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Applications of 3D printing in breast cancer management


Three-dimensional (3D) printing is a method by which two-dimensional (2D) virtual data is converted to 3D objects by depositing various raw materials into successive layers. Even though the technology was invented almost 40 years ago, a rapid expansion in medical applications of 3D printing has only been observed in the last few years. 3D printing has been applied in almost every subspecialty of medicine for pre-surgical planning, production of patient-specific surgical devices, simulation, and training. While there are multiple review articles describing utilization of 3D printing in various disciplines, there is paucity of literature addressing applications of 3D printing in breast cancer management. Herein, we review the current applications of 3D printing in breast cancer management and discuss the potential impact on future practices.


3D printing, also referred to as additive manufacturing and rapid prototyping, involves the creation of 3D objects from 2D virtual data using material that is either fused or deposited layer-by-layer from the ground up [1]. Segmentation software programs identify specific voxels within the anatomy of interest, isolate the region of interest into its core constituents, and generate a file that is recognizable by 3D printers. This file can then be modified through design software programs in order to create a model that is optimized for printing and possesses the characteristics desired by the provider [2]. 3D printed models are particularly beneficial for surgeons and have been utilized in almost all surgical subspecialties for pre-surgical planning, intraoperative guidance, and the productions of customized implants [1,2,3,4,5,6,7,8,9]. During preoperative surgical planning, the models allow surgeons to anticipate potential difficulties and tailor their surgical approach accordingly. By extension, 3D models help reduce overall intraoperative time, minimize anesthetic dosage and optimize surgical outcomes [2, 5, 9]. They are also used to facilitate interdisciplinary communication between health care providers and can enhance education of trainees and patients. This article reviews the applications of 3D printing in breast cancer management.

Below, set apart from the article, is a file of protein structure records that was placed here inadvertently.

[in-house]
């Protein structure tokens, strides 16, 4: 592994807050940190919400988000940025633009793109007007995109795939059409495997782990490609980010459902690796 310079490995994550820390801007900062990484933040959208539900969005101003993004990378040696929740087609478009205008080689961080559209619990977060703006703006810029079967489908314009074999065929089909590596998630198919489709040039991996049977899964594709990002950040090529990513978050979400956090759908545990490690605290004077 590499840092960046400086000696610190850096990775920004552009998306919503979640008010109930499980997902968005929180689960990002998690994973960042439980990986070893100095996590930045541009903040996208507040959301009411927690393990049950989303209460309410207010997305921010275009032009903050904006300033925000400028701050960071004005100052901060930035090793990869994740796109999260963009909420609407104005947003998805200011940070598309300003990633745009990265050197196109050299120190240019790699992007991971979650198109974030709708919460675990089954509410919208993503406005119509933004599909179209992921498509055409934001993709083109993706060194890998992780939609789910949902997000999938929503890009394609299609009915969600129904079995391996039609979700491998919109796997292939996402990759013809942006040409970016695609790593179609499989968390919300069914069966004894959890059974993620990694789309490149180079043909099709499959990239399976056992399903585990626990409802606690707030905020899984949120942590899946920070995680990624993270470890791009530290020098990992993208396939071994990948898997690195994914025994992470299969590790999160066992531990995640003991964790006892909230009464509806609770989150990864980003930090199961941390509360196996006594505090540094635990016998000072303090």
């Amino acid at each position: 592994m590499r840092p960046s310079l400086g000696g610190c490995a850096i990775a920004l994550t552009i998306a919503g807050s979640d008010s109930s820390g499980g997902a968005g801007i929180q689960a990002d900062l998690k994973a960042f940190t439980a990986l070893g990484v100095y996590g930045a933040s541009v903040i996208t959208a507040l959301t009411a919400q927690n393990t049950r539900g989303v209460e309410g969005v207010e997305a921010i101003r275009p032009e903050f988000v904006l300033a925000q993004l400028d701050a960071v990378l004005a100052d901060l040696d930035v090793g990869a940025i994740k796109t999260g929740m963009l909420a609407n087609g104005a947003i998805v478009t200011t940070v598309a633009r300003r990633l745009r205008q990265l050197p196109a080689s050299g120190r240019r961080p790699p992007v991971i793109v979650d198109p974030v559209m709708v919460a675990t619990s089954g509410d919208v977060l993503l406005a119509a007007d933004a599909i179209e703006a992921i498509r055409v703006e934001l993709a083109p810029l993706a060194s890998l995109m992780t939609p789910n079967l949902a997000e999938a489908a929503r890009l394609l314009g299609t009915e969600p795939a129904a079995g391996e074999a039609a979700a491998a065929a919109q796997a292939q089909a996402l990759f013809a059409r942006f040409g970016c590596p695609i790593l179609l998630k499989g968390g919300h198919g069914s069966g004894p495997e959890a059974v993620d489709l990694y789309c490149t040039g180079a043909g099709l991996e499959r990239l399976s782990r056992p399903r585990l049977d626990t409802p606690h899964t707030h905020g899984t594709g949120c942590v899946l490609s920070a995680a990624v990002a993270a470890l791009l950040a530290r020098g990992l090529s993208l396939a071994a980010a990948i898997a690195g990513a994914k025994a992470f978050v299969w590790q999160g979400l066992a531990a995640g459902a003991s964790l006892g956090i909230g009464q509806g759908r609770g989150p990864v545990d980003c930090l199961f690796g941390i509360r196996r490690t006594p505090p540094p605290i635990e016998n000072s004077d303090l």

Breast conservation surgery and tumor localization

Breast cancer is the most common form of non-cutaneous cancer and the second most common cause of cancer-related deaths [10]. A personalized approach to breast cancer is important as breast cancer is a heterogeneous disease where management is dependent on multiple patient-specific factors [11]. Surgical management usually includes either breast conservation surgery (BCS) or mastectomy. Although mastectomy is an important and definitive treatment option for some patients, it is often associated with substantial psychological, social, and sexual sequelae, as well as significant body image distortion [12]. BCS followed by radiation therapy has been validated as an equivalent alternative to mastectomy, with similar survival rates, acceptable rates of local recurrence, and better cosmetic outcomes [13,14,15]. Approximately 60–75% of American women with early stage breast cancer are treated with BCS [16]. Traditionally, patients with inadequate tumor size to breast size ratios were managed with mastectomy, however recent advances in oncoplastic techniques allow more patients with extensive disease to be considered for BCS [17].